Photo: Laure Neish/Vireo

Red-necked Grebe

Podiceps grisegena

A large grebe of northern marshes and coasts. Not especially wary when not molested by humans; nests on park lakes in some cities, such as Anchorage, Alaska. Colorful, noisy, and conspicuous on its nesting territory, it seems a different bird in winter, when it is gray and silent, a solitary bird of offshore waters. Rather clumsy in takeoff, and not often seen flying except in migration.
Conservation status Population status not well known, but may have declined in recent decades. Vulnerable to pollution in coastal wintering areas.
Family Grebes
Habitat Lakes, ponds; in winter, salt water. Summer: on freshwater lakes or large ponds having some marsh vegetation, surrounded by prairie, northern forest, or sometimes tundra. Winter: mostly on ocean, on protected bays but also miles offshore at times; also a few on some large lakes.
A large grebe of northern marshes and coasts. Not especially wary when not molested by humans; nests on park lakes in some cities, such as Anchorage, Alaska. Colorful, noisy, and conspicuous on its nesting territory, it seems a different bird in winter, when it is gray and silent, a solitary bird of offshore waters. Rather clumsy in takeoff, and not often seen flying except in migration.
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Feeding Behavior

Forages while swimming underwater, or while swimming on surface with head submerged. Also takes items (such as insects) from on or above water's surface, or from waterside plants.


Eggs

4-5, sometimes 2-6. Bluish-white or very pale buff, becoming nest-stained brown. Both sexes incubate, 20-23 days. Young: Are able to swim shortly after hatching; are fed by both parents, and may ride on parents' backs. Age at first flight not well known, may be 10 weeks in some cases. Usually 1 brood per year, rarely 2.


Young

Are able to swim shortly after hatching; are fed by both parents, and may ride on parents' backs. Age at first flight not well known, may be 10 weeks in some cases. Usually 1 brood per year, rarely 2.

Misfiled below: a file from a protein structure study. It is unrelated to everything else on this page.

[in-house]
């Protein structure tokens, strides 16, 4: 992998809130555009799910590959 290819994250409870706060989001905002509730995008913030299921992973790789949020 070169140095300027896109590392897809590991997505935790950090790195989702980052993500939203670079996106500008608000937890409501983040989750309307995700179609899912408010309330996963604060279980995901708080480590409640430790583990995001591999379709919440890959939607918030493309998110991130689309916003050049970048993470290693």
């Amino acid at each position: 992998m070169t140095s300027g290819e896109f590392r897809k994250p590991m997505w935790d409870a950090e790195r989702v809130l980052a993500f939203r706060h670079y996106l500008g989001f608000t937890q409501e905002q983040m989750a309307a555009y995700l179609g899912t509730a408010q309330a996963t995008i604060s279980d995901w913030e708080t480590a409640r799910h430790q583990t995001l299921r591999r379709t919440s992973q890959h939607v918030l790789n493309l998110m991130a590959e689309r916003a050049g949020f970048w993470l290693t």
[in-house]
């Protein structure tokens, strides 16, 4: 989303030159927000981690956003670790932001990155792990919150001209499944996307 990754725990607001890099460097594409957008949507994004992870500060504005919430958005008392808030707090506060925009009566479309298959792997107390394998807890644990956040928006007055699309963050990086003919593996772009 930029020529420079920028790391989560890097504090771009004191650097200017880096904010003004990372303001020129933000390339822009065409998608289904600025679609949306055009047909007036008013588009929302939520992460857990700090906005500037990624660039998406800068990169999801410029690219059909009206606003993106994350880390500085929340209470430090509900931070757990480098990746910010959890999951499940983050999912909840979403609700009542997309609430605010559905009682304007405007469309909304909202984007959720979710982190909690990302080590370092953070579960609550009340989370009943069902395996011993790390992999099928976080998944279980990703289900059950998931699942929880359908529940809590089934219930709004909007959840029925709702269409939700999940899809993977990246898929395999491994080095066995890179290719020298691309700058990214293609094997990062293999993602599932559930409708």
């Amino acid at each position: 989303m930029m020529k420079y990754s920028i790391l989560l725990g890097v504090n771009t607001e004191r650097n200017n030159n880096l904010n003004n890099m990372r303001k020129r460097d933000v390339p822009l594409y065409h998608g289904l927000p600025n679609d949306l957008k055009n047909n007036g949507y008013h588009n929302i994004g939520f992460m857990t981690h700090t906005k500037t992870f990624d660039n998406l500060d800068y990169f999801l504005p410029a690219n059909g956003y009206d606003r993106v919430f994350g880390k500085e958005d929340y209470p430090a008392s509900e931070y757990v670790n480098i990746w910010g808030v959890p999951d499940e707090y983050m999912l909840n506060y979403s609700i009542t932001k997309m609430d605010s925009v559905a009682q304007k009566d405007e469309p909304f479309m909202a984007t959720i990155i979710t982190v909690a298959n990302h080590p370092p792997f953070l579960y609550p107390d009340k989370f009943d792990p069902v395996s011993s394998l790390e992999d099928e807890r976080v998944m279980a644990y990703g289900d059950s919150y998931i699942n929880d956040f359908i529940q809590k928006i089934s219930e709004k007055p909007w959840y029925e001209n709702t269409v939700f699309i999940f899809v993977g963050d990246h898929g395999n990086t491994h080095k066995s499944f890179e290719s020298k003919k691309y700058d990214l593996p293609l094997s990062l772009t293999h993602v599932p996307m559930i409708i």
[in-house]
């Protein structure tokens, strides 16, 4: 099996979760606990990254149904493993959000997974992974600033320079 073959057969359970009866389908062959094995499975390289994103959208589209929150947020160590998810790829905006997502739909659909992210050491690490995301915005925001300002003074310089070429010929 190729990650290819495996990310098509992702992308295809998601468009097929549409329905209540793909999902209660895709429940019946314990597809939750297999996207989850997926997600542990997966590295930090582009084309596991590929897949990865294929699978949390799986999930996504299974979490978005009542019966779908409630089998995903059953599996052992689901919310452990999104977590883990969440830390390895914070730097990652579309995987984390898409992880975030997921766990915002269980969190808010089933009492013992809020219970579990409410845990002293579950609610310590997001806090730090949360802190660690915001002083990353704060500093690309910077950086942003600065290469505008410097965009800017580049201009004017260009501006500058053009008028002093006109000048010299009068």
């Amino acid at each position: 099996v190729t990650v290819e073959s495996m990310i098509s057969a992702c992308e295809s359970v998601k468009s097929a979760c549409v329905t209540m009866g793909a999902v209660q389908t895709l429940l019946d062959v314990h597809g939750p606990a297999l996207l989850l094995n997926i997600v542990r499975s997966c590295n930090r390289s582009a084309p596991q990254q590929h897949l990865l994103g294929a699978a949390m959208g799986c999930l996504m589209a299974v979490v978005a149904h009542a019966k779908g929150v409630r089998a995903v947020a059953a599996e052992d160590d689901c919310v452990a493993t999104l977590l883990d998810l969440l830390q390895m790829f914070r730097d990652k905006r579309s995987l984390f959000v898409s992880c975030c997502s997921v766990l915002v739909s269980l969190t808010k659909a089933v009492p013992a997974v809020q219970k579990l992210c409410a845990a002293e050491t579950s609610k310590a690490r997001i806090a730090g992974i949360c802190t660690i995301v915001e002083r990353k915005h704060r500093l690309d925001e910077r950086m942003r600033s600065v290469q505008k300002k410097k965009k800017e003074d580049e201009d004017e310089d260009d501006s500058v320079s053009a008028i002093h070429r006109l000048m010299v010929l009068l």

Diet

Mostly insects and fish. Diet varies with season. May feed mainly on small fish in winter on coastal waters; in summer on marshes and ponds, feeds mainly on insects. Also eats crustaceans, mollusks, tadpoles, nereid worms, very small amounts of plant matter. Like other grebes, may eat feathers.


Nesting

Courtship displays complex, with loud calls, raising of crest. Members of pair may face each other and rise partly out of water, chest to chest; sit close together while turning heads from side to side; bring up bits of weed from underwater and perform ritual dance while holding weeds. Nest: Site is in shallow water among marsh vegetation. Nest (built by both sexes) is a floating mass of plant material, with a definite depression at the top, anchored to standing plants.

Illustration © David Allen Sibley.
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Text © Kenn Kaufman, adapted from
Lives of North American Birds

Migration

Migration over land seems to be mostly at night, although migrates off coastlines during day. Apparently some normally winter on Great Lakes; during extremely harsh winters, these may be driven out when lakes freeze over.

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Migration

Migration over land seems to be mostly at night, although migrates off coastlines during day. Apparently some normally winter on Great Lakes; during extremely harsh winters, these may be driven out when lakes freeze over.

  • All Seasons - Common
  • All Seasons - Uncommon
  • Breeding - Common
  • Breeding - Uncommon
  • Winter - Common
  • Winter - Uncommon
  • Migration - Common
  • Migration - Uncommon
Songs and Calls
Usually silent. On breeding grounds, a variety of squeaks, growls, and wailing calls.
Audio © Lang Elliott, Bob McGuire, Kevin Colver, Martyn Stewart and others.
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How Climate Change Will Reshape the Range of the Red-necked Grebe

Audubon’s scientists have used 140 million bird observations and sophisticated climate models to project how climate change will affect this bird’s range in the future.

Zoom in to see how this species’s current range will shift, expand, and contract under increased global temperatures.

Climate threats facing the Red-necked Grebe

Choose a temperature scenario below to see which threats will affect this species as warming increases. The same climate change-driven threats that put birds at risk will affect other wildlife and people, too.

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